• detachable keel means such as dagger board means slideably mountable through slot means extending generally vertically through each hull means.
  • Each hull means may be provided with two said slot means, disposed one adjacent each side thereof.
  • Each hull means may comprise a bilge compartment, defined by a bottom skin of the hull means and the buoyancy means thereof, to contain ballast water.
  • Each hull means may be provided with inlet means through which water may enter to provide ballast.
  • the inlet means may comprise inlet apertures adjacent a bow of each hull means, connected to the bilge compartment thereof.
  • the inlet means may alternatively or additionally comprise the recessed portion of each hull means adjacent its stern, connected to the bilge compartment thereof.
  • the inlet means may comprise an inlet, connected to the bilge compartment of each hull means, located in an upper part of each slot means thereof.
  • One or more outlet valve means may be provided mounted in the stem of each hull means, to drain ballast water from the bilge compartment thereof before transport or storage on land.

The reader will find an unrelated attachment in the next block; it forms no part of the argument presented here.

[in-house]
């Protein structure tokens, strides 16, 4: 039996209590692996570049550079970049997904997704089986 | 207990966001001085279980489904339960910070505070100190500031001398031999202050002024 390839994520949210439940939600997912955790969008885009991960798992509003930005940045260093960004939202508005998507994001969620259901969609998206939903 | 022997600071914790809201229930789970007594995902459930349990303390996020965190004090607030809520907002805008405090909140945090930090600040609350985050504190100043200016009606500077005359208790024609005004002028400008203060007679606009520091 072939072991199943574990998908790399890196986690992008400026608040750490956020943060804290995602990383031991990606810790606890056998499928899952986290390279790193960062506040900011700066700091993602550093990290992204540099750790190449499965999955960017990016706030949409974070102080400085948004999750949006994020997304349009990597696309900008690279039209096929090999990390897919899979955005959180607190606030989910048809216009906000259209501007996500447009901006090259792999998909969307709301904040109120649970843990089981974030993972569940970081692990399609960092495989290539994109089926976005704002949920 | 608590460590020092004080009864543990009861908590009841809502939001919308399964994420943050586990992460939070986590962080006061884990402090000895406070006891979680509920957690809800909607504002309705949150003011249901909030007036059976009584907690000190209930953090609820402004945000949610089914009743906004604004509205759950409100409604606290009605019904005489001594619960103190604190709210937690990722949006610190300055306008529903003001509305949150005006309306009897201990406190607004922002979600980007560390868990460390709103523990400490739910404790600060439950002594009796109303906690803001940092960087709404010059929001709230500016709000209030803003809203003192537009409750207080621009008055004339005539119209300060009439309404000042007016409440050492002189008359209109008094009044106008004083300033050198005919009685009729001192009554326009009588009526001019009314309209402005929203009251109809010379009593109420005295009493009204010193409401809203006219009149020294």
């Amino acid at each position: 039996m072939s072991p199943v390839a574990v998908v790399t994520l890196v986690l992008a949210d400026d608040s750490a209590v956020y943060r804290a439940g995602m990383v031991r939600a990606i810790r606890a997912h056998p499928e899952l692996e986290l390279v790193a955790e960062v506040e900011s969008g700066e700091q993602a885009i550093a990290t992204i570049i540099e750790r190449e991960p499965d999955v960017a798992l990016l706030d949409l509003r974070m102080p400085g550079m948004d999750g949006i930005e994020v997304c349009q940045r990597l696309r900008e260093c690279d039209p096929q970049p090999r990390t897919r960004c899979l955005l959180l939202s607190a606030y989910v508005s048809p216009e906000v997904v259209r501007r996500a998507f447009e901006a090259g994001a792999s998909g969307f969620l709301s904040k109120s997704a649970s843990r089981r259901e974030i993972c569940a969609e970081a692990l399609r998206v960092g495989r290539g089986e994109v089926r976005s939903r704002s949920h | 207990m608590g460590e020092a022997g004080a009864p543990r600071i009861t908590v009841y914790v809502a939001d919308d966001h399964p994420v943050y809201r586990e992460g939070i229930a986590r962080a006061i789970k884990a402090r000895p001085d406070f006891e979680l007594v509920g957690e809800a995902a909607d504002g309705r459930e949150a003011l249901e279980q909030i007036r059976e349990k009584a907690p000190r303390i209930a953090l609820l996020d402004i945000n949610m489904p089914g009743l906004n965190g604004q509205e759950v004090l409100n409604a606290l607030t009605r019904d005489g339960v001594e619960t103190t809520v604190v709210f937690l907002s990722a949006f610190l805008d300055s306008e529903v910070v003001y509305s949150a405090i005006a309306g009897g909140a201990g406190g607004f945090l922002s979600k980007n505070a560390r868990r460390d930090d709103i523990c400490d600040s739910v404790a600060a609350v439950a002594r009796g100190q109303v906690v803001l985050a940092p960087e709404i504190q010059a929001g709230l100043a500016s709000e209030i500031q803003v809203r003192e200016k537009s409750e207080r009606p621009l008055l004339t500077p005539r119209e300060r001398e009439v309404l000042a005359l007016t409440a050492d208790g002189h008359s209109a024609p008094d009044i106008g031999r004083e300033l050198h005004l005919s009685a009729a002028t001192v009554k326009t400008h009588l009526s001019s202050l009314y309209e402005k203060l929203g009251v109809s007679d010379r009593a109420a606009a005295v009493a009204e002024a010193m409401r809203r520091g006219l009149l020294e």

• Said outlet valve means may be openable when the water craft is in use to release excess ballast water from a respective bilge compartment.
  • Said outlet valve means may also be operable as inlet valves to allow ballast water into the bilge compartment of each hull means.
  • a kit of parts assembleable to form a water craft as described above.
  • a water craft comprising a pair of substantially rigid elongate hull means each provided with buoyancy means, the hull means being detachably mounted one to the other substantially parallelly in use, wherein said buoyancy means comprises a generally cylindrical inflatable body mounted within each hull means.